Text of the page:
Notes from the Sydney Writers Festival – The Big Deal with Kirsten Tranter

Posted on June 6, 2010 by

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 I saw Kirsten a lot at the writers festival and the first thing to say about her (in order to create some context) is that she comes from Australian literary royalty. Her mother is the über famous agent Lyn Tranter (ALM) and her father is the famous and illustrious poet John Tranter. Kirsten first novel The Legacy was sold through an auction and received a larger than average advance.

Kirsten was never particularly grilled over her parentage, but it did come up in every conversation with her,  giving any audience member a peculiar feeling of being required to fall on either side of the Tranter fence.  It’s like the elephant in the room with her, and you can see her carry the weight of it on her intelligent delicate persona. The unasked question is, who is Kirsten Tranter without her parents and the answer is there would be no Kirsten Tranter without her parents, so lets stop talking about it shall we?

However, for the writer trying to ‘make it’ the question is an essential one. I am a writer busy sending out my work. Ok, I represent a very small portion of the population, but the readership could be thrust into the same dilemma, and that increases the weight of our voice. There is a distinct thread in bright, noticed intelligent writes these days that involves literary heritage – if not in one’s blood line, then in one’s academic thread. For example, each of the young writers recently chosen by The New Yorker has illustrious academic backgrounds.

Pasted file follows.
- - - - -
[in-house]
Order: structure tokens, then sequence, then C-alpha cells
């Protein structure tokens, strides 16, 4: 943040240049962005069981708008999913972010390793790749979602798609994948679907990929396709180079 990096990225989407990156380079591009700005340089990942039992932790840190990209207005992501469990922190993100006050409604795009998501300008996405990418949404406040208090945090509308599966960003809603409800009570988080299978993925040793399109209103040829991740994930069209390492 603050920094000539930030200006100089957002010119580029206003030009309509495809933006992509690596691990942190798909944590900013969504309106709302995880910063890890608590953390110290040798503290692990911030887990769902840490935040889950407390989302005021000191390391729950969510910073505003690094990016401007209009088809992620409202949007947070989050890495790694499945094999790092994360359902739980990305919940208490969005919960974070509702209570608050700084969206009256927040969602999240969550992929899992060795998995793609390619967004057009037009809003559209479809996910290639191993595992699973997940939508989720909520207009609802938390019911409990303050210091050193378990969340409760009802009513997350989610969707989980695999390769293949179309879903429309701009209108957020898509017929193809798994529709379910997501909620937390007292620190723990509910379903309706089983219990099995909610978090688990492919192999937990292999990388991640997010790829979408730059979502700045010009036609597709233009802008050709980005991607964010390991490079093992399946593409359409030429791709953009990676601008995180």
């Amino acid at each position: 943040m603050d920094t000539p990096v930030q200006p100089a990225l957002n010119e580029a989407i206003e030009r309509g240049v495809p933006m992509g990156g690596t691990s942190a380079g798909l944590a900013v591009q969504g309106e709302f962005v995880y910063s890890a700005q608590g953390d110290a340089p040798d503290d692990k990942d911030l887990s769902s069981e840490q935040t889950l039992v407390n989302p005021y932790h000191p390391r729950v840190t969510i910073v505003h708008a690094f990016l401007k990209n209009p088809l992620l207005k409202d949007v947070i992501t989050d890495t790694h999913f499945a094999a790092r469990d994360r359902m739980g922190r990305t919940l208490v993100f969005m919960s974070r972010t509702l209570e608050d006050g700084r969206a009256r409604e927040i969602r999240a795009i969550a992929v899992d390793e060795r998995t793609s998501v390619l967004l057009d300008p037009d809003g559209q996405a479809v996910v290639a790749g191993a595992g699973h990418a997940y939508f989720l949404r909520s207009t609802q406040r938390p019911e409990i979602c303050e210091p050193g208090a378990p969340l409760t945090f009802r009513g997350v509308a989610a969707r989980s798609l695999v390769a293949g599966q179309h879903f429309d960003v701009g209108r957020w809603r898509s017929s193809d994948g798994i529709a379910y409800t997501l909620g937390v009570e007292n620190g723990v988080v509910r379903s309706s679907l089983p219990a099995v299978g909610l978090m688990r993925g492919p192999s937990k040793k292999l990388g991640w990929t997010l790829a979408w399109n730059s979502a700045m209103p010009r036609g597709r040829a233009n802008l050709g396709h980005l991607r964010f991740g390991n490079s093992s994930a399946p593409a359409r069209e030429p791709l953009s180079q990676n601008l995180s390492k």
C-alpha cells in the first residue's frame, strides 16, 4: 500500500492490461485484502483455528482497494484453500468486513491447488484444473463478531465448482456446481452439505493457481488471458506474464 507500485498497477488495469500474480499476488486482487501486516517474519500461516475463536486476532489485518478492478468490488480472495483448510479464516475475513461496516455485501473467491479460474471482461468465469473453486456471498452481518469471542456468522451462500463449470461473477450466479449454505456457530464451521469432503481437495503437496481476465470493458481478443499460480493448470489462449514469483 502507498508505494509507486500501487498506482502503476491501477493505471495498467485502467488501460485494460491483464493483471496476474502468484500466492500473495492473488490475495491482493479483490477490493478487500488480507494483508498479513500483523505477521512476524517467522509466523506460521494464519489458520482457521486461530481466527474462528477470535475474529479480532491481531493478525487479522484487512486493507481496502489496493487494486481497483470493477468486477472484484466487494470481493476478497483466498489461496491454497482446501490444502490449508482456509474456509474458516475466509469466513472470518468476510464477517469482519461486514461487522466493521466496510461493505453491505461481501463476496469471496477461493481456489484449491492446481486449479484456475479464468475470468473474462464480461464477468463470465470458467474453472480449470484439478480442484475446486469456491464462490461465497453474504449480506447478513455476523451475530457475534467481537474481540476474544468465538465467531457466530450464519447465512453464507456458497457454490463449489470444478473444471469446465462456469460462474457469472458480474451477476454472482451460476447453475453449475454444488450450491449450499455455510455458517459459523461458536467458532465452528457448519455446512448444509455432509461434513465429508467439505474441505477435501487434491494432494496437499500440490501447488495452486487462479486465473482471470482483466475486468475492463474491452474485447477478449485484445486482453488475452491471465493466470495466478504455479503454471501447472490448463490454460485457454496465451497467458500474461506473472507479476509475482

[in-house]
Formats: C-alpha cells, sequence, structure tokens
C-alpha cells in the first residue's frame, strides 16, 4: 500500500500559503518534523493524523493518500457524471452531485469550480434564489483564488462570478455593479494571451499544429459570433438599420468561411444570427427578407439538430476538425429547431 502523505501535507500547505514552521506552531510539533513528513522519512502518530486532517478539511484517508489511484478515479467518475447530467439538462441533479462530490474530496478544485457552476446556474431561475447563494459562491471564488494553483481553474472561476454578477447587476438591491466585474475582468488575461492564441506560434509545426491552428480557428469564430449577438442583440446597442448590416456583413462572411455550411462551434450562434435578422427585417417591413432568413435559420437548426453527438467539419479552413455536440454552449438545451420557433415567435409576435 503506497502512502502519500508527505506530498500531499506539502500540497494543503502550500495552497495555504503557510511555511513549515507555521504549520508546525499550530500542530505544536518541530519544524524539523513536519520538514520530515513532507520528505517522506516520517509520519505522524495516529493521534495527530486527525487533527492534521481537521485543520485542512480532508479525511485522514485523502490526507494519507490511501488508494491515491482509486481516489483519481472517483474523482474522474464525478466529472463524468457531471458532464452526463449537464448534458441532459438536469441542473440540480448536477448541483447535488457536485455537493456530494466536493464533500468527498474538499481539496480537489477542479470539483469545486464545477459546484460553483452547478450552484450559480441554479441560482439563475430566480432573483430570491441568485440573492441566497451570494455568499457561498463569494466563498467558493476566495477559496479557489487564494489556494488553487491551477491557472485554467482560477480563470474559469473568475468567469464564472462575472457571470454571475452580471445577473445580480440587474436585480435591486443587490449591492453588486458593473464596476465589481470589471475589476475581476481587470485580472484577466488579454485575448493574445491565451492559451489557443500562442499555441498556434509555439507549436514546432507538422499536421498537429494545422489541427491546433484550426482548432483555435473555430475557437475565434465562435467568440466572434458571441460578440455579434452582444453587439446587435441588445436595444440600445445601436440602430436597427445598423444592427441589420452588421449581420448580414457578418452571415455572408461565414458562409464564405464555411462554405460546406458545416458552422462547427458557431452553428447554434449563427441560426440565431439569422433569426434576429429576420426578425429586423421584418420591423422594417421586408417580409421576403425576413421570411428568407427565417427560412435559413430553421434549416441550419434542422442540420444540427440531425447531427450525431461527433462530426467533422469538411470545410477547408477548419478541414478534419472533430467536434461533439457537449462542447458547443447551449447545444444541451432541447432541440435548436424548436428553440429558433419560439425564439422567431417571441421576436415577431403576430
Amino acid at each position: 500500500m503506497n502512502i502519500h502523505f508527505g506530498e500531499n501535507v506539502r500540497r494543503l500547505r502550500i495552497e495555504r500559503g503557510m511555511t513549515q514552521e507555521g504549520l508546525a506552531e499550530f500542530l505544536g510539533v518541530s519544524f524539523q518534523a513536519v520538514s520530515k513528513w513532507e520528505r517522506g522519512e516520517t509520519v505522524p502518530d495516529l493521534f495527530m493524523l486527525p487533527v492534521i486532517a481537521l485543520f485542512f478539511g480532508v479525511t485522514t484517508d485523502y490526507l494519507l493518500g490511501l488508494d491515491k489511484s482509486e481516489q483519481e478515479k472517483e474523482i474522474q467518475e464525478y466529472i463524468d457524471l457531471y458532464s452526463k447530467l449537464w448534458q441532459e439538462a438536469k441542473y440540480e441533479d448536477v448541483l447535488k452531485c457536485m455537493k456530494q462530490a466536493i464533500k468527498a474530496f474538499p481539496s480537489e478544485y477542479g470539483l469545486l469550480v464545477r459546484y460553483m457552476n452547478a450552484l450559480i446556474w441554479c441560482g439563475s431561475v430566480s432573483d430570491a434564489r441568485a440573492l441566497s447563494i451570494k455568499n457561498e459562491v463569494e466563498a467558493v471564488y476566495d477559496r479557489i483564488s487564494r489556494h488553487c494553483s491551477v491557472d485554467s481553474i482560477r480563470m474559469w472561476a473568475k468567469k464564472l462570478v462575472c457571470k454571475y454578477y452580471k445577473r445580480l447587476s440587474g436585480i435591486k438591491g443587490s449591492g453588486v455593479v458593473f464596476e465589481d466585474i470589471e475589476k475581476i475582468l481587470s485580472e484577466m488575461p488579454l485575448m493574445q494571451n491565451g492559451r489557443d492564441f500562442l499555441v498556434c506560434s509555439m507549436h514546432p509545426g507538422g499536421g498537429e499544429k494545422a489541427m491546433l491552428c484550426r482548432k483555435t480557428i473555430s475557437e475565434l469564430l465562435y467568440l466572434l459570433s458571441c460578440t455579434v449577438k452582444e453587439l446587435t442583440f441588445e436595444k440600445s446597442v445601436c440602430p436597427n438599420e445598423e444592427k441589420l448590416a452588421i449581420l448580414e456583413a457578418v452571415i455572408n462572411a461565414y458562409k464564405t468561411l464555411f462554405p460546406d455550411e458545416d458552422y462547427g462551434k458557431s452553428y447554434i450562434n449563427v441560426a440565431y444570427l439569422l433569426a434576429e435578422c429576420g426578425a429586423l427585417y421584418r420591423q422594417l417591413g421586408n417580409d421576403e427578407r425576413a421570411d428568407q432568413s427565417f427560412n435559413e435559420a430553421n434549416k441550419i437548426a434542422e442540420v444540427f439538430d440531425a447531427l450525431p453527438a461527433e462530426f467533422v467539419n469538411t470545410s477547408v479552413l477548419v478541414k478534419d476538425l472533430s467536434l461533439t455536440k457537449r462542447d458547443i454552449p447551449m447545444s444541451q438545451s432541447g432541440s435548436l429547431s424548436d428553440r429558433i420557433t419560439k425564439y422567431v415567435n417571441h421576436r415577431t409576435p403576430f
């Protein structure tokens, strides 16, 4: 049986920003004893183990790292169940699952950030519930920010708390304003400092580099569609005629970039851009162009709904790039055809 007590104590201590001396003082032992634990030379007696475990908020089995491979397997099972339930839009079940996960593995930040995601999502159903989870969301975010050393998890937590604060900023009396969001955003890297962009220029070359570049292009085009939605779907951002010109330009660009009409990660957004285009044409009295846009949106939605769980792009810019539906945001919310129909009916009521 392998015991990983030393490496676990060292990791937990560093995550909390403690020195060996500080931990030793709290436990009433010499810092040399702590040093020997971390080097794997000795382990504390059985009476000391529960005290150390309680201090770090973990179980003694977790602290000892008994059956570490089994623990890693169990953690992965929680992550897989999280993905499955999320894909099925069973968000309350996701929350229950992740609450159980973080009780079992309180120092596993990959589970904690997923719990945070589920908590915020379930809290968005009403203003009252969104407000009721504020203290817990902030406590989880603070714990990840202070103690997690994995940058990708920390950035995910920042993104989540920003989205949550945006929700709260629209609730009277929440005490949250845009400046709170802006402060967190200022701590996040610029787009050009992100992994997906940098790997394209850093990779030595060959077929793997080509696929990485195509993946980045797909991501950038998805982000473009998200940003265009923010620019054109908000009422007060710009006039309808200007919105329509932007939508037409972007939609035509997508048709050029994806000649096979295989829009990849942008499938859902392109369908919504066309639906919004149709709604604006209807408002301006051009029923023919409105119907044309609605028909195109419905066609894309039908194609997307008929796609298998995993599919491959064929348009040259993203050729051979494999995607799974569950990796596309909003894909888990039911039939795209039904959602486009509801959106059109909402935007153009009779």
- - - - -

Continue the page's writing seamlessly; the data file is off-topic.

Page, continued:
No one asked Kirsten Tranter if she received her grant from the Australia Council to write The Legacy and subsequent advance because of her lineage and academic history. And while I completely understand this, I felt the burden of the un-asked question in every line delivered by Kirsten.

There is the issue of the answer of course. What can Kirsten say to that question? No I did not receive such a stunning debut because of my parents, or Yes, I received such a stunning debut because of my parents.

I happen to think the question isn’t asked because she is such an intelligent presence and we all want to give her a chance to stand on her own. For gods sake, the woman has an enormous amount of academic credential that she achieved all by herself – nothing to do with her parents – so she deserves to not be hampered by the question. But surely not asking the question is the flip side of this generosity and I worry that the question will become very important in the future – particularly if Ms Tranter continues to be a great success.

For myself,  I was so impressed with her (particularly the way she navigated Colm Toibin  who monopolised their conversation on Henry James  the way only an old man can) that I purchased the book and will post a review here as soon as I’ve completed it. Despite the fact that I am a writer determined to make it, without any ‘parents giving birth to me’ (academic or otherwise) Kirsten’s intelligence won me over and I have great faith in her book.

I would like to say for Kirsten at the end of the day that is all that matters, but I have a sneaking suspicion it won’t be.

Lisa Thatcher

For more information on Kirsten Tranter please go to www.kirstentranter.com

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